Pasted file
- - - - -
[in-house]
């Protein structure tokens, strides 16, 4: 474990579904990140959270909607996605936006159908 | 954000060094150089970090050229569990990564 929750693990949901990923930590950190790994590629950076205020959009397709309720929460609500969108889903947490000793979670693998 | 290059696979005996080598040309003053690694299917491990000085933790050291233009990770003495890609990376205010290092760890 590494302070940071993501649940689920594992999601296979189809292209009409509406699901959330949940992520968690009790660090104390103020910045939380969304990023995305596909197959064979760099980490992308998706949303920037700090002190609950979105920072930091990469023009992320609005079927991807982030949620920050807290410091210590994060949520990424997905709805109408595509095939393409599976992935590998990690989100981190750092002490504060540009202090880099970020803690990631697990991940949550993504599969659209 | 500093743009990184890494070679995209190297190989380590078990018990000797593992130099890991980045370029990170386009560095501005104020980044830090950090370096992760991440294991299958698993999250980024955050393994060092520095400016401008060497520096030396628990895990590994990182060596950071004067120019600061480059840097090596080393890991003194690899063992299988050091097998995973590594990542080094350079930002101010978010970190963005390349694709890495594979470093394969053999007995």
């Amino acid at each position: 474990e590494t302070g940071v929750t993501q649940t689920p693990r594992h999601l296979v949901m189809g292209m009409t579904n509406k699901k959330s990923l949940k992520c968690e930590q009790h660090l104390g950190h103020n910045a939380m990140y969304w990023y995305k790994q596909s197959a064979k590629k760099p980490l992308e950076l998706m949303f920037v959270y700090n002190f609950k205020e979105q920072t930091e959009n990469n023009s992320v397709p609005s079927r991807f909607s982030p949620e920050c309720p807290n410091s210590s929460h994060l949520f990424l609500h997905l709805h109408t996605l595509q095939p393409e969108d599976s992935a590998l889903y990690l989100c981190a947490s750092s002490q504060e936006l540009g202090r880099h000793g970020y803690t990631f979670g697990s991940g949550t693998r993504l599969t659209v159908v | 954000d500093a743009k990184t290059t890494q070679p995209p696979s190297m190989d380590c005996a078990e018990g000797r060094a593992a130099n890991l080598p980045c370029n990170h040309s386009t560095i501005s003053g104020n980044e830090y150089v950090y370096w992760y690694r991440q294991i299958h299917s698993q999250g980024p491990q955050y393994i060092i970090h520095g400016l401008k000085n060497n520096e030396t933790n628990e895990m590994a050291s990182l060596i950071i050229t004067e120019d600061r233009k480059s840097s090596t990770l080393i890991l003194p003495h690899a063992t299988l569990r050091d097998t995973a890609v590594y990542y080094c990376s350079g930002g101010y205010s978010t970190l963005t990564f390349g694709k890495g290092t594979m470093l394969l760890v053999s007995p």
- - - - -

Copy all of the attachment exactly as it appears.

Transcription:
[in-house]
């Protein structure tokens, strides 16, 4: 474990579904990140959270909607996605936006159908 | 954000060094150089970090050229569990990564 929750693990949901990923930590950190790994590629950076205020959009397709309720929460609500969108889903947490000793979670693998 | 290059696979005996080598040309003053690694299917491990000085933790050291233009990770003495890609990376205010290092760890 590494302070940071993501649940689920594992999601296979189809292209009409509406699901959330949940992520968690009790660090104390103020910045939380969304990023995305596909197959064979760099980490992308998706949303920037700090002190609950979105920072930091990469023009992320609005079927991807982030949620920050807290410091210590994060949520990424997905709805109408595509095939393409599976992935590998990690989100981190750092002490504060540009202090880099970020803690990631697990991940949550993504599969659209 | 500093743009990184890494070679995209190297190989380590078990018990000797593992130099890991980045370029990170386009560095501005104020980044830090950090370096992760991440294991299958698993999250980024955050393994060092520095400016401008060497520096030396628990895990590994990182060596950071004067120019600061480059840097090596080393890991003194690899063992299988050091097998995973590594990542080094350079930002101010978010970190963005390349694709890495594979470093394969053999007995």
């Amino acid at each position: 474990e590494t302070g940071v929750t993501q649940t689920p693990r594992h999601l296979v949901m189809g292209m009409t579904n509406k699901k959330s990923l949940k992520c968690e930590q009790h660090l104390g950190h103020n910045a939380m990140y969304w990023y995305k790994q596909s197959a064979k590629k760099p980490l992308e950076l998706m949303f920037v959270y700090n002190f609950k205020e979105q920072t930091e959009n990469n023009s992320v397709p609005s079927r991807f909607s982030p949620e920050c309720p807290n410091s210590s929460h994060l949520f990424l609500h997905l709805h109408t996605l595509q095939p393409e969108d599976s992935a590998l889903y990690l989100c981190a947490s750092s002490q504060e936006l540009g202090r880099h000793g970020y803690t990631f979670g697990s991940g949550t693998r993504l599969t659209v159908v | 954000d500093a743009k990184t290059t890494q070679p995209p696979s190297m190989d380590c005996a078990e018990g000797r060094a593992a130099n890991l080598p980045c370029n990170h040309s386009t560095i501005s003053g104020n980044e830090y150089v950090y370096w992760y690694r991440q294991i299958h299917s698993q999250g980024p491990q955050y393994i060092i970090h520095g400016l401008k000085n060497n520096e030396t933790n628990e895990m590994a050291s990182l060596i950071i050229t004067e120019d600061r233009k480059s840097s090596t990770l080393i890991l003194p003495h690899a063992t299988l569990r050091d097998t995973a890609v590594y990542y080094c990376s350079g930002g101010y205010s978010t970190l963005t990564f390349g694709k890495g290092t594979m470093l394969l760890v053999s007995p």